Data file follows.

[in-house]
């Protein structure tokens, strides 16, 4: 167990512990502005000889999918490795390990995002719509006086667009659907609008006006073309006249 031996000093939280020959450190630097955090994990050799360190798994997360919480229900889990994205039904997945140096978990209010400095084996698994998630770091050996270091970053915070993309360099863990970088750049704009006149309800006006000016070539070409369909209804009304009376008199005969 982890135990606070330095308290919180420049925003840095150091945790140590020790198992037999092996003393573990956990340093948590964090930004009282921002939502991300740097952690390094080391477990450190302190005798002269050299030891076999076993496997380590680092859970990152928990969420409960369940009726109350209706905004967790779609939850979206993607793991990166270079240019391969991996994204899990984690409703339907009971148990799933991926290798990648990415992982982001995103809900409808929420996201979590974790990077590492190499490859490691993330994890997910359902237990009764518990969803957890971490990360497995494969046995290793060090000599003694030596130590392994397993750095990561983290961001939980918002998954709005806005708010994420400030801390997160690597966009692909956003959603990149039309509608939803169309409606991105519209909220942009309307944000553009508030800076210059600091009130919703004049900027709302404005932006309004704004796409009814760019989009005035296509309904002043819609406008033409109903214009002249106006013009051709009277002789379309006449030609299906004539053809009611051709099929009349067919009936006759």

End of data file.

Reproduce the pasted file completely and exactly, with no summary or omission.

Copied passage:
[in-house]
């Protein structure tokens, strides 16, 4: 167990512990502005000889999918490795390990995002719509006086667009659907609008006006073309006249 031996000093939280020959450190630097955090994990050799360190798994997360919480229900889990994205039904997945140096978990209010400095084996698994998630770091050996270091970053915070993309360099863990970088750049704009006149309800006006000016070539070409369909209804009304009376008199005969 982890135990606070330095308290919180420049925003840095150091945790140590020790198992037999092996003393573990956990340093948590964090930004009282921002939502991300740097952690390094080391477990450190302190005798002269050299030891076999076993496997380590680092859970990152928990969420409960369940009726109350209706905004967790779609939850979206993607793991990166270079240019391969991996994204899990984690409703339907009971148990799933991926290798990648990415992982982001995103809900409808929420996201979590974790990077590492190499490859490691993330994890997910359902237990009764518990969803957890971490990360497995494969046995290793060090000599003694030596130590392994397993750095990561983290961001939980918002998954709005806005708010994420400030801390997160690597966009692909956003959603990149039309509608939803169309409606991105519209909220942009309307944000553009508030800076210059600091009130919703004049900027709302404005932006309004704004796409009814760019989009005035296509309904002043819609406008033409109903214009002249106006013009051709009277002789379309006449030609299906004539053809009611051709099929009349067919009936006759």